Berlinski's "On The Origins of the Mind" lauded by American Scientist
American Scientist Online has posted a nice review of The Best American Science Writing 2005 (Edited by Alan Lightman, Harper Perennial) from the Nov-Dec issue of the magazine, which features CSC senior fellow David Berlinski's article "On The Origins of the Mind."
David Schoonmaker, managing editor of American Scientist found Berlinski's piece to be his favorite, and at the end of his review says this about the piece:
Having devoured the physical-science pieces (nine in all), I came face to face with the anthology's structure: physical science first, followed by biology, medicine, social sciences and artificial intelligence. Uh-oh. Seventeen more to digest.
Of these, my favorite turned out to be David Berlinski's "On the Origins of the Mind," wherein he takes on (or, perhaps more aptly, takes apart) evolutionary psychology. If I were, through some miracle (or catastrophe), to find myself teaching freshman composition, it's an essay my poor charges would read. Supremely logical--no surprise given that Berlinski has taught philosophy and logic--it is at the same time exceedingly wry. I found myself breaking out in laughter even more often than when reading Jim Holt's piece.
In brief, Berlinski describes what he refers to as the three similes of evolutionary psychology: that "the human mind is like a computer in the way that it works," that "the individual human mind is like . . . any other organ of the body in the way that it is created anew in every human being," and that "the universal human mind--the expression in matter of human nature--is like any other complicated biological artifact in the way that it arose in the human species by means of random variation and natural selection." Then, taking differential equations as his model (they give one the task of determining "the overall, or global, function from its local rate of change"), Berlinski proceeds to analyze the similes. All three succumb to a variety of logical faults, but a crude summary is that evolutionary psychology's charge is to determine initial conditions, which it has thus far failed to do. Evolutionary psychologists find themselves in the position of trying to run a differential equation backward. Berlinski comments, "Inverse problems are not in general well posed."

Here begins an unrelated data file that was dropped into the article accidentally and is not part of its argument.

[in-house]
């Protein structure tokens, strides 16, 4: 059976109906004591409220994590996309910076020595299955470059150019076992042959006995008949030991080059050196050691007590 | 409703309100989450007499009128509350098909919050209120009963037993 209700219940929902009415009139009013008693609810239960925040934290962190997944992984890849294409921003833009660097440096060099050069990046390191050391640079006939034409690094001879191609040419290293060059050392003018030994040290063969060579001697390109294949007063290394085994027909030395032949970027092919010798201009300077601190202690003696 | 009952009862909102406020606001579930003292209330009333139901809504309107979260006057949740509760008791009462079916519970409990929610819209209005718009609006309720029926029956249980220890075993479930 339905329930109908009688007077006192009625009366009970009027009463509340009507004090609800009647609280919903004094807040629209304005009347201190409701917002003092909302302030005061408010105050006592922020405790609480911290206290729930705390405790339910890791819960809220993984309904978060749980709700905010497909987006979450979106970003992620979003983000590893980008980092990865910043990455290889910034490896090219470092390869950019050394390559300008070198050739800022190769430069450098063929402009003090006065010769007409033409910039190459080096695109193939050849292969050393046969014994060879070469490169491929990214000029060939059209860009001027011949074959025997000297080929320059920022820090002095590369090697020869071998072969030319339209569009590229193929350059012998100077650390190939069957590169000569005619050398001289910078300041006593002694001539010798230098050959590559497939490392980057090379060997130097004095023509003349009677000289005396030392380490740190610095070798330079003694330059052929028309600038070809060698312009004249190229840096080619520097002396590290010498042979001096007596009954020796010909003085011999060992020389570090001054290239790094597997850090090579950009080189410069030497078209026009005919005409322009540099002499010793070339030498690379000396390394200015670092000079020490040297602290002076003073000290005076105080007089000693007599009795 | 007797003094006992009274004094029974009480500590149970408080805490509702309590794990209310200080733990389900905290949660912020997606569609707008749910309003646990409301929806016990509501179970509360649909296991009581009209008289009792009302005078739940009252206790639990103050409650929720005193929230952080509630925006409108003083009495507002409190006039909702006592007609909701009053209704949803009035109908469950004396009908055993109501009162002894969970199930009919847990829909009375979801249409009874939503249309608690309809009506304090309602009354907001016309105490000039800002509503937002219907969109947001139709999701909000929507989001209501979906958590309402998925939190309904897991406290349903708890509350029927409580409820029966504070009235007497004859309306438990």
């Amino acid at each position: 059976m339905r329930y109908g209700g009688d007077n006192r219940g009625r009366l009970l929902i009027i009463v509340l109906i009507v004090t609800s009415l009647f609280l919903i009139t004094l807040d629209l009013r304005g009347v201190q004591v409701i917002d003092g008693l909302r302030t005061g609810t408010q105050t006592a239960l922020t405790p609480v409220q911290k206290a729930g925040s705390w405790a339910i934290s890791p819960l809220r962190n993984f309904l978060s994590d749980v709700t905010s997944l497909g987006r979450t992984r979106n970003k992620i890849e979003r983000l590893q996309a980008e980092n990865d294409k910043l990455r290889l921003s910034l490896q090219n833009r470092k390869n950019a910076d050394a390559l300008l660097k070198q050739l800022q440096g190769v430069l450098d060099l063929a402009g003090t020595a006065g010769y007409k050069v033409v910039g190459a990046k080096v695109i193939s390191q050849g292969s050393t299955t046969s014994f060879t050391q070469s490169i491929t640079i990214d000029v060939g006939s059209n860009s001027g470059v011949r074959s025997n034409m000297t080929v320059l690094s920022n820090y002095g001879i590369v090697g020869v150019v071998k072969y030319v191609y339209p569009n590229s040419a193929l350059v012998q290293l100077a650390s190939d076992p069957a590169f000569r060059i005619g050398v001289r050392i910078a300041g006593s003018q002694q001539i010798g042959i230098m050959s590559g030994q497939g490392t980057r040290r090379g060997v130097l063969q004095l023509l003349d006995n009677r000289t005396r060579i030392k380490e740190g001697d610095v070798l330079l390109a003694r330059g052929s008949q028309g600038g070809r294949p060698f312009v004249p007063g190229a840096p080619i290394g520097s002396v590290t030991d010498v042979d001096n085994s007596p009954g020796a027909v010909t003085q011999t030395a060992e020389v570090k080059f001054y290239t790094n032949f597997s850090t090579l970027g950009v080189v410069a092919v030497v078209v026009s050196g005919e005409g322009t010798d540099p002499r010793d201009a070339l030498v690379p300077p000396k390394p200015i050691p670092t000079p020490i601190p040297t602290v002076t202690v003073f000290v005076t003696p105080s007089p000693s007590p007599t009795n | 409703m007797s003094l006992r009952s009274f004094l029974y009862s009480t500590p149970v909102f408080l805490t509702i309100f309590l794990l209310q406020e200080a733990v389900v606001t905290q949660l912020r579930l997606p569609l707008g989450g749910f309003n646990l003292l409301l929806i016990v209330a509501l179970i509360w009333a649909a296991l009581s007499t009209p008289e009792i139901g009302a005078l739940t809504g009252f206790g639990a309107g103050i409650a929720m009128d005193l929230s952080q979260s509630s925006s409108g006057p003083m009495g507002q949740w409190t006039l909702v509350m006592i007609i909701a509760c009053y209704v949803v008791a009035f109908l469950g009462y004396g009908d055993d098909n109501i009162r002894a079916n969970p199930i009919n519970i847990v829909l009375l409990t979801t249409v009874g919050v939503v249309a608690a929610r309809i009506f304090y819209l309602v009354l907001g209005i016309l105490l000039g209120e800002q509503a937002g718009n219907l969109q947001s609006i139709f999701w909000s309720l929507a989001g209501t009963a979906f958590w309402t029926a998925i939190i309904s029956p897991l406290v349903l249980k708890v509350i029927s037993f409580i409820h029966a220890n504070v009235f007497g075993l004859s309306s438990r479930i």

Evolutionary psychologists may have their rejoinders to Berlinski's analysis, and I certainly know too little to declare it the definitive put-down. But as sound argumentation and exemplary writing, it has few equals that I'm familiar with.